Martino made the discovery while looking through the State Archives papers in FlorenceFlorian Hirzinger

Discovering centuries-old secrets from a paper trail of dusty tomes and yellowed letters is something most of us would confine to the realms of Indiana Jones or National Treasure. However, this particular discovery about the clandestine life of Renaissance artist, sculptor, and designer Costantino de’Servi comes not from Harrison Ford or Nicholas Cage, but fourth-year Historian, Davide Martino.

A mild-mannered garden designer to Europe’s nobility, who completed suspiciously few gardens and tended to pop up during suspiciously tumultuous times, the true nature of de’Servi’s double life has been uncovered by the fourth-year student at St John’s. Wherever he travelled, and whoever’s employ he was under, de’Servi remained surreptitiously on the payroll of that most famous, and influential, family – the Medici of Florence. 

Davide noted that the discovery came about after his disappointment that there was little record of the wonderful Renaissance gardens that he supposedly worked on. “Then, as I followed the paper trail,” said Davide in The Guardian, “I began to wonder if there was something more interesting going on.”

“Wherever he travelled, and whoever’s employ he was under, de’Servi remained surreptitiously on the payroll of that most famous, and influential, family – the Medici of Florence”

More John le Carré than James Bond, it is likely that de’Servi’s role allowed him to infiltrate the inner circle of Europe’s most powerful families and feed invaluable information back to his paymasters – who’s in, who’s out, who’s courting whom – information that could be very useful in the hands of a powerful family like the Medici. Davide’s discovery, part of his third-year undergraduate dissertation, was made possible thanks to a research grant from St John’s, which allowed Davide to make the journey to Florence and read the relevant archival material. 

As for the newfound media attention focused on his research, it has come as a surprise: “It was a stroke of luck out of the blue! It feels a little undeserved, if I’m honest,” said Davide, “I am sure there are undergrad, MPhil and PhD students working on far more interesting stuff – which is not to say I’m not happy, of course!”

Martino believes the best thing about the media attention his work is receiving is the advantages it gives to future historians interested in de’Servi. “I think the best thing about this sudden interest in Costantino de’Servi is that future historians wishing to work on him, or on a related topic, will have more places to start from than I did,” adding, “among the sources I used last year were two unpublished dissertations, and the difficulty wasn’t so much to get hold of a copy, but to know they existed in the first place.”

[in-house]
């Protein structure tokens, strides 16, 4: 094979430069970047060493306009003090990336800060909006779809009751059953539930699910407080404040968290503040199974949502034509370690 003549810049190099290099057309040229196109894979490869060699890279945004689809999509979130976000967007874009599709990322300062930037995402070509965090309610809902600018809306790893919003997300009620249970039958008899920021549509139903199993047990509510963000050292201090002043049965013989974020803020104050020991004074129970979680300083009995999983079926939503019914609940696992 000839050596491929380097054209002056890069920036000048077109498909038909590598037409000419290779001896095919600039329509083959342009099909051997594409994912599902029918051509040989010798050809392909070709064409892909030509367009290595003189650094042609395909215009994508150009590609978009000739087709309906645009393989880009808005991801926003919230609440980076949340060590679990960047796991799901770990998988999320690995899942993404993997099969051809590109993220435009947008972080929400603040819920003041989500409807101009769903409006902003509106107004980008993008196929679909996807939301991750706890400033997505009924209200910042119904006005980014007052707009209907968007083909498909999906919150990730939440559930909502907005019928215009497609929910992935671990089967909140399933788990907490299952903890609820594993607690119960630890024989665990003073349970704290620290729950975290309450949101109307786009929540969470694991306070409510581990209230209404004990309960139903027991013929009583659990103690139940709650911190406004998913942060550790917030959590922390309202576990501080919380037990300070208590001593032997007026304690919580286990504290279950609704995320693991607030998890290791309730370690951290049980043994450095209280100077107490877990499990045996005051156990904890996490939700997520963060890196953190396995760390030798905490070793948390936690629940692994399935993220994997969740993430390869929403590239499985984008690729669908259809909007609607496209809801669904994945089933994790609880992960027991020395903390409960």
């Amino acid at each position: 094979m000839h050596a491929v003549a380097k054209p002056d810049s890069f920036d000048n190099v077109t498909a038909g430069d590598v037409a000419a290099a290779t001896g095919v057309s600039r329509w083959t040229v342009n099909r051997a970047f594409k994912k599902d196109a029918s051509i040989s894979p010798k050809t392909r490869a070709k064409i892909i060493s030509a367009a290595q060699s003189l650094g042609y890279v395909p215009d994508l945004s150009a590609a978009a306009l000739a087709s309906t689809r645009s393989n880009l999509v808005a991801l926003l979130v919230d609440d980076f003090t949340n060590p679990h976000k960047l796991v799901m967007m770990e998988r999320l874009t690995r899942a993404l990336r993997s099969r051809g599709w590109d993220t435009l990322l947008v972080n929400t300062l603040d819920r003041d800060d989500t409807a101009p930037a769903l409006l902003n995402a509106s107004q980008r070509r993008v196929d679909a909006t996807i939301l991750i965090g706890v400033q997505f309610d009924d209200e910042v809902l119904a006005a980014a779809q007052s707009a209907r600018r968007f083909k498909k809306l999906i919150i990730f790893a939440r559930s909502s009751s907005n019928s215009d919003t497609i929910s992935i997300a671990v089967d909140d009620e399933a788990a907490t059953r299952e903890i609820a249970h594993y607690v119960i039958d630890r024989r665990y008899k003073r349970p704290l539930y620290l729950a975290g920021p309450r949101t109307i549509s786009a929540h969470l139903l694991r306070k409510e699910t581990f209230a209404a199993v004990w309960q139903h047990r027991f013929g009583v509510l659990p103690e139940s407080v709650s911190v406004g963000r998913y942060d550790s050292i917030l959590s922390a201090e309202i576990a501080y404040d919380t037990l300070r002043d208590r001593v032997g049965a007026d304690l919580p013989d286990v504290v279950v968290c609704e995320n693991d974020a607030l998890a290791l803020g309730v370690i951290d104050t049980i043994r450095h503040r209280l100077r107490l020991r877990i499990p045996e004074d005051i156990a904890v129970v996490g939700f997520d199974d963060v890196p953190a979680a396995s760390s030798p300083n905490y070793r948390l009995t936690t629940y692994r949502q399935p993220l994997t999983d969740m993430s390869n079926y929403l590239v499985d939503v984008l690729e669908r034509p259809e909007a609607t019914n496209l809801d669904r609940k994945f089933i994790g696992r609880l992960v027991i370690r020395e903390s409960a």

While many of us would consider making such a discovery the pinnacle of our academic career, Davide has no plans to stop his research into this horticultural intelligence operative. “There is plenty more buried in the State Archives papers, in Florence,” said Davide, “The archival buildings there are massive, and are only slowly being catalogued, so I am certain that, like previous scholars having touched on Costantino in their research, I have only come across a proportion of what’s there.” Unlike his counterpart in the pages of a Dan Brown novel, Davide has the advantage of time to pore over these archives. 

As for the future, he is currently working on his MPhil, a research project that looks at the de’Servi family as a whole, not just the clandestine landscape designer for which he has gained media attention. One point of interest is Costantino’s son, Giovan Domenico de’Servi, who moved away from Florence to Neuburg an der Donau in modern-day Germany, in around 1620. It was at this time that he started work as a diplomatic agent for the local German princes rather than for his father’s employers, the Medici. 

“His decision is all the more intriguing,” Davide commented, “because, whilst Florence was largely untouched, Germany was the centre of the Thirty Years’ War, a major pan-European conflict. The courts of Neuburg managed to remain neutral throughout, and Giovan Domenico probably helped them negotiate that neutrality.” 

Davide is incredibly humble about the significance of his discovery, but its fascinating nature continues to draw interest. As for what might be uncovered in the coming year, he is optimistic: “I was just back at the state archives a couple of weeks ago, to look at Giovan Domenico’s correspondence this time round. It’s early days to say much, but I do hope that by the end of the year, when I need to submit my MPhil dissertation, something will have come up!”